A Squeaky Roller.

Logan Taylor

 

Last week I took part in my first opening with Artspace and really my first opening at a gallery period. As a person attempting to help the event run smoothly I found that there is a lot more work put into the full experience then just showing up. Honestly, event planning deserves so much more credit then it receives and the reality is that a lot of these events could not happen unless people show up; show up for their jobs, show up to gain media attraction, or show up to actually see the art.

So my week began with returning to my regular “hours” as Artspace and walking into a completely blank gallery as Omar Badrin’s exhibition had just closed a week before. This was sort of surreal to me because I had never been in an uninhabited gallery before and to go to a space that was just filled with brightly coloured crochet masks to blank white walls was almost shocking. But this is where my day began; as I continued in I saw a giant white bucket of paint, one squeaky roller and a paint tray, a sure sign of my next few hours. This was one component I think is often overlooked when entering the gallery setting. More often then not, I think people (myself included) expect galleries to be this peaceful place that is always clean and always ready to have works displayed, however, the reality is much different. Opening a show is hard work especially if the previous one included hanging heavy pieces from the walls. With Olivia’s show it was clear that the walls had to be almost spotless for the audience’s view, having smaller scaled pieces it was important to make sure that the walls would not draw attention and rather the artist’s works were what kept the audience’s eye.

After about three hours of listening to Dallas Green, staring at white walls, benches and trims the gallery was complete and on it’s way to being ready for install. Although another thing often looked over at art galleries is the cleaning of the space, this led to my next task of mopping the floors, a task that had very clear instructions from Jon. At this point the gallery was ready for install, as Olivia was coming in the next day. After a day of putting up the pieces and watching the last few it was clear that this was a meticulous task. As I stood there watching Jon and Olivia work it became clear to me that an exhibition is not just throwing pieces on a wall, its far more important, it’s a conversation between the curator and the artist to make sure that expectations on both ends are being met, it is levels and pencils and pins putting pieces up in a straight line and of course it is a final product that is complete that gives a sense of pride, nervousness and excitement.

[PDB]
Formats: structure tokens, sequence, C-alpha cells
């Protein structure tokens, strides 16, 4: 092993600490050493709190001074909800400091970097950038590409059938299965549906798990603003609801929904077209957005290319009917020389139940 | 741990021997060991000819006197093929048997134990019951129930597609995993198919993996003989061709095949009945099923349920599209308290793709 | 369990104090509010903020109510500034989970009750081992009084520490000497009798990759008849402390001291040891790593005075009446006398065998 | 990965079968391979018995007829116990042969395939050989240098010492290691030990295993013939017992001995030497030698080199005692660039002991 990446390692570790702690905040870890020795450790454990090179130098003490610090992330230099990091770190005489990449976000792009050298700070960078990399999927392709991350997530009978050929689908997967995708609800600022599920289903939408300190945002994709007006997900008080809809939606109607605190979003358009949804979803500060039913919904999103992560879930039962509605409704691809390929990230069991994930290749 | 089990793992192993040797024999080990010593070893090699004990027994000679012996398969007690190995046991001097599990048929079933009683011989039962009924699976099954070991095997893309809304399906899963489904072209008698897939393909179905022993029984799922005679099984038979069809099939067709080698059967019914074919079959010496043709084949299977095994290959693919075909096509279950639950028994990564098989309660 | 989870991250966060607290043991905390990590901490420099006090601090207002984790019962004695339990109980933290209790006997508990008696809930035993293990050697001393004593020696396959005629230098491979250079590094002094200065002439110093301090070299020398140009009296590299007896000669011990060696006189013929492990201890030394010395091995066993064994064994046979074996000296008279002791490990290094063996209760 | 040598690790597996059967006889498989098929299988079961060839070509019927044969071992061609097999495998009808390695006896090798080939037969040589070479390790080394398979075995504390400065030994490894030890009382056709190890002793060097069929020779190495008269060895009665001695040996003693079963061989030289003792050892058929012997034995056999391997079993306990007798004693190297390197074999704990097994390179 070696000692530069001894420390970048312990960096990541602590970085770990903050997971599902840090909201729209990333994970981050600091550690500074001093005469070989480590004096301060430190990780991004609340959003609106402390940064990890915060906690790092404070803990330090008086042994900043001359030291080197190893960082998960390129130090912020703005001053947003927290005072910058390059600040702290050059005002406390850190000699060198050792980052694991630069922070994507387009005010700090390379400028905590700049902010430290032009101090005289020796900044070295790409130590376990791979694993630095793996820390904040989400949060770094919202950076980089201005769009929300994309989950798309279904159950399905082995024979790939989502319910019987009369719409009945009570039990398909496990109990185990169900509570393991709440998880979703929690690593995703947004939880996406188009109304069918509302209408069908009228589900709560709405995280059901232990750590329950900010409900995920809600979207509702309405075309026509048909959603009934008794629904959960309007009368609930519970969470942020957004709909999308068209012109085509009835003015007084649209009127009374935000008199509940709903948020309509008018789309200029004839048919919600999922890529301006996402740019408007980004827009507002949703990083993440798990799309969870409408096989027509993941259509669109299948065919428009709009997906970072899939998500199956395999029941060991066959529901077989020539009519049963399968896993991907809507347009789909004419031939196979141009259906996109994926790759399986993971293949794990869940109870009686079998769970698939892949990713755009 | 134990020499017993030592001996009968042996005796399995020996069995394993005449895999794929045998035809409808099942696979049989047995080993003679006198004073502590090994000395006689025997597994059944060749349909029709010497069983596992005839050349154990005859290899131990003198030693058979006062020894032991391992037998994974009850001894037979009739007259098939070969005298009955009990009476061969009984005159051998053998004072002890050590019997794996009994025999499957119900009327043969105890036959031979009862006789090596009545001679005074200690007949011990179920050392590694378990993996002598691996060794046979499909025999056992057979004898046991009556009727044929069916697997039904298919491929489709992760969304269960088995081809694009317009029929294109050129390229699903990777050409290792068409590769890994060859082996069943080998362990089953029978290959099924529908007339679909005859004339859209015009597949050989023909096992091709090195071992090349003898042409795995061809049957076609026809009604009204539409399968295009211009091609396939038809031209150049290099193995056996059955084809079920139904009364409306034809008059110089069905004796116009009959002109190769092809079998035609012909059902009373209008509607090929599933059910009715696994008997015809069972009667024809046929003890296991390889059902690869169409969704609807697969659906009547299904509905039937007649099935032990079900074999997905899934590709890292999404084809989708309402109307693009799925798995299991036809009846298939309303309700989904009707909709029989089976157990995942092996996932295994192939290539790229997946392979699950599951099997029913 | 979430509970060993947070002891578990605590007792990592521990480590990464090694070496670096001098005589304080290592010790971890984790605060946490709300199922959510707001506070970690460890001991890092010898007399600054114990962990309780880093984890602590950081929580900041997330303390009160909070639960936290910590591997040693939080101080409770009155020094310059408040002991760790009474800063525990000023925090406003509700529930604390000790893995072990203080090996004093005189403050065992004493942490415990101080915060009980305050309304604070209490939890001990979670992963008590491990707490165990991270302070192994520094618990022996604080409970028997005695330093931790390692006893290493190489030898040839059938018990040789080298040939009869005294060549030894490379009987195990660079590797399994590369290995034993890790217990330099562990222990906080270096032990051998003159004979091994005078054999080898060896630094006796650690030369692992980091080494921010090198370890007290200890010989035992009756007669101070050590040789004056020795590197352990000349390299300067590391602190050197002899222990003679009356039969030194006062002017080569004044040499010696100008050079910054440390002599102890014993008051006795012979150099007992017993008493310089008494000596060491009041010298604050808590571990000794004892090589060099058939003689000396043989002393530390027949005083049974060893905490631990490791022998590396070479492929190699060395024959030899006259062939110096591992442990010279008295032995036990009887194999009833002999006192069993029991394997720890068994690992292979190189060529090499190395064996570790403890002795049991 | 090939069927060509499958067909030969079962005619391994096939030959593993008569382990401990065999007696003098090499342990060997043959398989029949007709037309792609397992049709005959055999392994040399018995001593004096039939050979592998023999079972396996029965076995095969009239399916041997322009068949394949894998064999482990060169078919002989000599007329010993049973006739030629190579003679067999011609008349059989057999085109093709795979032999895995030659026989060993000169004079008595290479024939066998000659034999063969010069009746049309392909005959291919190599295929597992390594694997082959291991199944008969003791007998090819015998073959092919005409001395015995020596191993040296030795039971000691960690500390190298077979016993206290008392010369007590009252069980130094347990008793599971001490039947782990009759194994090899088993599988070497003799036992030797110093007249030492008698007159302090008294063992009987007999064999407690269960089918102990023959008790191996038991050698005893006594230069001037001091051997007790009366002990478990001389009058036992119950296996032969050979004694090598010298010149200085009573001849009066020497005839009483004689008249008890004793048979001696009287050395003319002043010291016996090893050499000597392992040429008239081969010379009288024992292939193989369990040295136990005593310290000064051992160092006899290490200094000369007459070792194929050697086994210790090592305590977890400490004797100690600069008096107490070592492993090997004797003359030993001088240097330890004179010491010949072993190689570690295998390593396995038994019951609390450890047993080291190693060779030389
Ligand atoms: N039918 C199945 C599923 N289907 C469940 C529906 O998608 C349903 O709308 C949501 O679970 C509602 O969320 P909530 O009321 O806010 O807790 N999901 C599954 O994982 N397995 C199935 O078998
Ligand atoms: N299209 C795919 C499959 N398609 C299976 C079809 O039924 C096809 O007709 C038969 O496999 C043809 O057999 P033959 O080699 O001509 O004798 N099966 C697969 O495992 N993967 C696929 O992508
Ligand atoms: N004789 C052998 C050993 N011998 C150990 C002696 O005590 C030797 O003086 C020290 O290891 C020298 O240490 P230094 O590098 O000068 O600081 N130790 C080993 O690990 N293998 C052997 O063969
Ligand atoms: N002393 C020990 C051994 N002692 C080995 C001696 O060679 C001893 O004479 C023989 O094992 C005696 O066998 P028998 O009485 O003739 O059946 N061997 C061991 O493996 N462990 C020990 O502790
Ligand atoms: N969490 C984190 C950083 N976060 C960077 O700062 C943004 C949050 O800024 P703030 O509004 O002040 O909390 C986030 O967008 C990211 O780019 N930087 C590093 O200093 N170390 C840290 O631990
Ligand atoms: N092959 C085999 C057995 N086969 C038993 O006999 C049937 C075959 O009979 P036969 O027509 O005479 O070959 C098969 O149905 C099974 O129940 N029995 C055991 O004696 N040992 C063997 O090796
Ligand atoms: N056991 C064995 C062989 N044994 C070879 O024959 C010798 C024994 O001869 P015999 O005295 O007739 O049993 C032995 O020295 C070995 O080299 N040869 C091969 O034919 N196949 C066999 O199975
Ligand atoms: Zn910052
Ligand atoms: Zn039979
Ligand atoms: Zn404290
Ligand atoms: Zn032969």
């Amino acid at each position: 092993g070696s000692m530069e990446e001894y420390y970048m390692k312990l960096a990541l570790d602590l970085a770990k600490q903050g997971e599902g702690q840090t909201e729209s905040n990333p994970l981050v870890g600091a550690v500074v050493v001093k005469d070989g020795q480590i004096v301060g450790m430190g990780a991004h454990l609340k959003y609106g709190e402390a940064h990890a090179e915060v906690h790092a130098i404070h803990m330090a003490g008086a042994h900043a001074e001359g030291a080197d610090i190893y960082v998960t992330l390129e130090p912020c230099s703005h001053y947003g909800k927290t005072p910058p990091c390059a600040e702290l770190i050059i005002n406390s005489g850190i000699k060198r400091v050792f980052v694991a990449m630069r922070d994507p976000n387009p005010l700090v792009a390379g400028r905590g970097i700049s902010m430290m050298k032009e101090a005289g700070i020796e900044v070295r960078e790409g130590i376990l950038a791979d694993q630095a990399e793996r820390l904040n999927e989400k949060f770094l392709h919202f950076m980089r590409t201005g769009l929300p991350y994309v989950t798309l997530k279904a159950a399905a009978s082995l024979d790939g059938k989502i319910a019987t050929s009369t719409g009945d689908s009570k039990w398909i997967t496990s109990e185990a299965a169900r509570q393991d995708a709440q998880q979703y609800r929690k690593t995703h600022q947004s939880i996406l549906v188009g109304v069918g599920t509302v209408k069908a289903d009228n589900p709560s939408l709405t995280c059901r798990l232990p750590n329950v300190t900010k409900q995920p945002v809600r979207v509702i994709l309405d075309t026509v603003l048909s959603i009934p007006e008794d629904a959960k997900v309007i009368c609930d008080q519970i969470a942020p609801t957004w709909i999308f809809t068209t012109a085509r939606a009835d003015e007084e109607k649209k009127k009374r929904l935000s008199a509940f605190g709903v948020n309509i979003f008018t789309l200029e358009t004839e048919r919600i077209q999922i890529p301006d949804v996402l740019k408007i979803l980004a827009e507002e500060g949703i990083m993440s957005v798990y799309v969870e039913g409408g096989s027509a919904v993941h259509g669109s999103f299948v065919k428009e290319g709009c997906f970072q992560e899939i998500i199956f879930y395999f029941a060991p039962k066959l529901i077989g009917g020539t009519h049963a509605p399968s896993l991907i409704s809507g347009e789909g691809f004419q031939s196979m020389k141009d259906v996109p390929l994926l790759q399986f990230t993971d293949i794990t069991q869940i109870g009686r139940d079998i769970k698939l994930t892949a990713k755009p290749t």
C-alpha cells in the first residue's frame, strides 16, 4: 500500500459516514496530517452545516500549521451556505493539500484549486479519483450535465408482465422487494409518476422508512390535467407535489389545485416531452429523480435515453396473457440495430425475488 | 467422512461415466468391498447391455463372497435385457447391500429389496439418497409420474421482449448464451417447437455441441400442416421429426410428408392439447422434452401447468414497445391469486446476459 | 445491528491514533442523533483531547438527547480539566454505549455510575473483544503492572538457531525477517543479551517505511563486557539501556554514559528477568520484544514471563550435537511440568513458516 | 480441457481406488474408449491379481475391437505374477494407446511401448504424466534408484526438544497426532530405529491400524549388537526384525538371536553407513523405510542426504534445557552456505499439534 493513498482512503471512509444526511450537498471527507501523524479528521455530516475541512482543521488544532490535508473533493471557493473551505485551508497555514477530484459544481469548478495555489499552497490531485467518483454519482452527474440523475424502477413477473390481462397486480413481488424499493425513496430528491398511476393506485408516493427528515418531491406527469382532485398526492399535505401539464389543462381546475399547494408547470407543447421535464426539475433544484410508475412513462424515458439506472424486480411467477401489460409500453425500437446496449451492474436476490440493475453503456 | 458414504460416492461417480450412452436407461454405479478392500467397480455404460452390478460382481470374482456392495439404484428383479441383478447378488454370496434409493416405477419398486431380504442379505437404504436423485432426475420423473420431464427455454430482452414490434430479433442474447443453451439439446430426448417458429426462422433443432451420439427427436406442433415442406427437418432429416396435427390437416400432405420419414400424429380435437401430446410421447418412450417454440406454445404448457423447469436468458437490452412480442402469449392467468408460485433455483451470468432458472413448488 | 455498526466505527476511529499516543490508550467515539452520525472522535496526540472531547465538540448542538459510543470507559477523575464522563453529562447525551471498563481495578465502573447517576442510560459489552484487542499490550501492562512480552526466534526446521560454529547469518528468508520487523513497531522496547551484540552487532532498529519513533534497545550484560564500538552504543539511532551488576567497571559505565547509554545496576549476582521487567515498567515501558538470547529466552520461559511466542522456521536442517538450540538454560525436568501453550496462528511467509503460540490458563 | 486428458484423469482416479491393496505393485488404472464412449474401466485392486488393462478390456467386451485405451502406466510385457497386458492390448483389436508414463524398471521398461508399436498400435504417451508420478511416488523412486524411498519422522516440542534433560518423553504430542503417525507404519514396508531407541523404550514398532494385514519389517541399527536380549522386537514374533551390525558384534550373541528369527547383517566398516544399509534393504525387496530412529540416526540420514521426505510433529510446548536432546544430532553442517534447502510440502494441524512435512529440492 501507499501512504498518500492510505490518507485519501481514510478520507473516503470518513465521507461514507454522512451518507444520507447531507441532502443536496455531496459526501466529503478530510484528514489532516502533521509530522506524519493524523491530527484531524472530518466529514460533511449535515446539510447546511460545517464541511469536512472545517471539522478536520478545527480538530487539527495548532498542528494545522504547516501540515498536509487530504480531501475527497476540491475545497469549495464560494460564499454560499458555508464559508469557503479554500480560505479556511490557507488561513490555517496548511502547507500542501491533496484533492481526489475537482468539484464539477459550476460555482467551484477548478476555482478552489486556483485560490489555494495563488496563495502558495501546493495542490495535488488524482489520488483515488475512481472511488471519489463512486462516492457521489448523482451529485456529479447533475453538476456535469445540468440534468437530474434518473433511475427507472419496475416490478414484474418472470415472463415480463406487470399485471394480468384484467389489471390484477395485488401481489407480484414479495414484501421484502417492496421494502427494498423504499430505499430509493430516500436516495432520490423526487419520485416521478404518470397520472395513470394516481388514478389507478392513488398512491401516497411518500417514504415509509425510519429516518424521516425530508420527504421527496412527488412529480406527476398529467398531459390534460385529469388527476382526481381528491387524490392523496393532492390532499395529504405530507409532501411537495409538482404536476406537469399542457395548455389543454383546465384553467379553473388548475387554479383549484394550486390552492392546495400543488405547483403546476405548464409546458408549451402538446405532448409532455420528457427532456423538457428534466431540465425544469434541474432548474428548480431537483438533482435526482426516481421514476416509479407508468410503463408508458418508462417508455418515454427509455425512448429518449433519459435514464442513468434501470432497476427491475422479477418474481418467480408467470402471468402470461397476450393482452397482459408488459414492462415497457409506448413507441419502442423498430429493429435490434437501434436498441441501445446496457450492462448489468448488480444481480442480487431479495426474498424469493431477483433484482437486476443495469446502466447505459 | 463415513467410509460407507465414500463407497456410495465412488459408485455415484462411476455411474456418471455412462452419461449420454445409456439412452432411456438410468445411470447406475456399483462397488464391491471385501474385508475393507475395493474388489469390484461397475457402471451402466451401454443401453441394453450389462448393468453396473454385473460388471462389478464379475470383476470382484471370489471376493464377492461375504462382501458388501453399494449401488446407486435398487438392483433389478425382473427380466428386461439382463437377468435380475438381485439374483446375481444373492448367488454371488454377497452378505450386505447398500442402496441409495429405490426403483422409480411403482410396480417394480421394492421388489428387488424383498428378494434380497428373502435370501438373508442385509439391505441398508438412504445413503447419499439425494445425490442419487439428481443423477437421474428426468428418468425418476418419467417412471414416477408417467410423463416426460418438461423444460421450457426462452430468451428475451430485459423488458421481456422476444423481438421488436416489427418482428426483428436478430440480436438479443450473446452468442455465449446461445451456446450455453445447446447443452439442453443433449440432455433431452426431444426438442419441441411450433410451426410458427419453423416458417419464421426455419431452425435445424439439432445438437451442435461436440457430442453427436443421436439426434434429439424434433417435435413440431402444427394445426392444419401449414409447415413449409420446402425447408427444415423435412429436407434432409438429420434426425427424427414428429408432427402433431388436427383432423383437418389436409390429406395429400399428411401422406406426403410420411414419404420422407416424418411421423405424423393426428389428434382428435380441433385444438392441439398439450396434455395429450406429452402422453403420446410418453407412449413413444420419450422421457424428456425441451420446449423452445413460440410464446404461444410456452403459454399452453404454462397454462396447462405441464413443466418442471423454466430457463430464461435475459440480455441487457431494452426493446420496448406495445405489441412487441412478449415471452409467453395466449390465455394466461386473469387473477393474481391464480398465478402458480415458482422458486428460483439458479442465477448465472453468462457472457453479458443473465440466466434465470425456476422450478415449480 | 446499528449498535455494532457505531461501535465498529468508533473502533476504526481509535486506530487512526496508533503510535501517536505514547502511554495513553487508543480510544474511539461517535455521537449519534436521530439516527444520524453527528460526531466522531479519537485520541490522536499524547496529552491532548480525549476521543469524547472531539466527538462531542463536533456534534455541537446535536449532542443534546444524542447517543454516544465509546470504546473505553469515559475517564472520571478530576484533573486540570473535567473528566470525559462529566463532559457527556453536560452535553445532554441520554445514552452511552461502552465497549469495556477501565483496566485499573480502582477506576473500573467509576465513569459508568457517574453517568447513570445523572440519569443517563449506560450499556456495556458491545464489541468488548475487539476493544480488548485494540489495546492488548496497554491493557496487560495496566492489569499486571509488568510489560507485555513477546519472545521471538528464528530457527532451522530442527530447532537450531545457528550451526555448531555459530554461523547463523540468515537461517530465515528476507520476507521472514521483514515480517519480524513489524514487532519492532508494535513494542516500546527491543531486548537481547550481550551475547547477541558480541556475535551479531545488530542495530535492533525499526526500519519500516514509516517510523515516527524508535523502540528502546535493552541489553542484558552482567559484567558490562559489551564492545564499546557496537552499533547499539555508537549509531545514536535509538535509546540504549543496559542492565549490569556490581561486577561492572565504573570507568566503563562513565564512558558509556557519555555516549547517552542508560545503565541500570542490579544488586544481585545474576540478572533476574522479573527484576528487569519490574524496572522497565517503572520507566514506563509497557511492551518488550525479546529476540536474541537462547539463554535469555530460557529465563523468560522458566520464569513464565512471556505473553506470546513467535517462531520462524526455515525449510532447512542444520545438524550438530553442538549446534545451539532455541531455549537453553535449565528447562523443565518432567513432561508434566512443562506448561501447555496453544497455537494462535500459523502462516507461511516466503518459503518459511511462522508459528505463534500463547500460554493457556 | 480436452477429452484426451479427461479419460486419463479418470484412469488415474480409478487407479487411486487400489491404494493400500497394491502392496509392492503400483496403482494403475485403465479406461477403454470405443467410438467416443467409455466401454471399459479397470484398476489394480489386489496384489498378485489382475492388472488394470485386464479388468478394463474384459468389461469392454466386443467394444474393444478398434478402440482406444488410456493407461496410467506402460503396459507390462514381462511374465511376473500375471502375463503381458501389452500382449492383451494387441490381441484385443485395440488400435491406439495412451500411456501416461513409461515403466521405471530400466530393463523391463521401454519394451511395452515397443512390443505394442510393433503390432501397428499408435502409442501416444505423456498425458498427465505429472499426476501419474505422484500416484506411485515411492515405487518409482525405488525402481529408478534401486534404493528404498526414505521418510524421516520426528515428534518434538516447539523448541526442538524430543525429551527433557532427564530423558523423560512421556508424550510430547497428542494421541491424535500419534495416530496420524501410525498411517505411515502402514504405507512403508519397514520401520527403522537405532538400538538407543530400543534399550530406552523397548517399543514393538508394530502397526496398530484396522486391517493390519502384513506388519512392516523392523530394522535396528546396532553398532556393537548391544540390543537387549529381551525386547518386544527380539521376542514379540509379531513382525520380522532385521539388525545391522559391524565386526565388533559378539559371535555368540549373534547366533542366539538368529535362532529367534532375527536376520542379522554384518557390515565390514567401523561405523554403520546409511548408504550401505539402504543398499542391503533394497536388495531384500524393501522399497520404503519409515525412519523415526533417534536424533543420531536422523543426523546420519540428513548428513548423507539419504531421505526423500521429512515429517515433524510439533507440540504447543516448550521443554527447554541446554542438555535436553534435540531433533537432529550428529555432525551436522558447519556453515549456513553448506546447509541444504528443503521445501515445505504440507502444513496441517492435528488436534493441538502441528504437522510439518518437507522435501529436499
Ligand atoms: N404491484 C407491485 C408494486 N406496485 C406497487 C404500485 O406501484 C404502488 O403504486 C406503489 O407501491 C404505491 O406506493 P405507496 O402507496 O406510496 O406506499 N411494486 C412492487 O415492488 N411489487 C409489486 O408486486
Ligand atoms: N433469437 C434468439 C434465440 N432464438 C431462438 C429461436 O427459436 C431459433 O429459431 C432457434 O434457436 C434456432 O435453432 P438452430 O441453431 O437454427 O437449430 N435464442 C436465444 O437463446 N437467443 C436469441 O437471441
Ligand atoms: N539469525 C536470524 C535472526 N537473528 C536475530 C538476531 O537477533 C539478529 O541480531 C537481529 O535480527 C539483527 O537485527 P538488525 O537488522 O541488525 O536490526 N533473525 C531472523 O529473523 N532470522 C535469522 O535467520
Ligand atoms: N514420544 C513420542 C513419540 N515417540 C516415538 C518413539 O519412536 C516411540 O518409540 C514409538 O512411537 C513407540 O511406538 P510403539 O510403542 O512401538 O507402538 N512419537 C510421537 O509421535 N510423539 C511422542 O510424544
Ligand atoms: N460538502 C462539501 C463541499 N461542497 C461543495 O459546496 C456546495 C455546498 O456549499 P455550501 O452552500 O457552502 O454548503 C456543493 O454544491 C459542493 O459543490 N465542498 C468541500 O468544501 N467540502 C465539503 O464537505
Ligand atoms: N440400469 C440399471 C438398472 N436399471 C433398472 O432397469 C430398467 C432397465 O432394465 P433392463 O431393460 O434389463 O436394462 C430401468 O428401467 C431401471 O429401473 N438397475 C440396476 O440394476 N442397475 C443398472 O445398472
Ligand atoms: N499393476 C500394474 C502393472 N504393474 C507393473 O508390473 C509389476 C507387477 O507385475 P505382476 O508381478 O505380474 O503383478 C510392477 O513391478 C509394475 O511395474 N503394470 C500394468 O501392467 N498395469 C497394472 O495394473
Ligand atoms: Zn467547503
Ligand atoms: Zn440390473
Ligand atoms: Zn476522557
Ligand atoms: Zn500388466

Then Friday rolled around, the big night of the public opening of Olivia’s work took place. A public experience for all that involved social documentation, drinks, and a variety of cheeses. This was probably the most exciting moment of the week for me because it gave me an opportunity to speak one on one with the artist, something I do not get to do everyday. Olivia was a really interesting person to interact with because she was so real, she was just a young artist showcasing what was important to her and this story of returning back to her community in Curve Lake. Olivia and I talked about a variety of topics, from education, to Peterborough and her work as a practicing artist. What I thought was most interesting was the minimalist way the way she spoke about herself and her work that made you wanting more - wanting to know more about what the water meant to her and her community, wanting to know more about her inspiration and wanting to know more about who she was a person, not just as an artist.

The opening was full of excitement, and I was able to speak with a lot of interesting people in the Peterborough community, it was also great to have some of my invitees come and enjoy work by a local contemporary artist. This was a really positive experience for me, and really gave me insight to the realities of running an art gallery. Prior to this experience I felt as though pieces and artist sort of showed up and everything just ran smoothly, but obviously this week of work did not pan out in this fashion. From painting walls, to mopping, to ensuring there were enough snacks out for the guests and serving drinks, having an art opening is rewarding but time consuming. I have great respect for those who part take in making these events happen and I am thankful I could help in ironing out some of the details.

 

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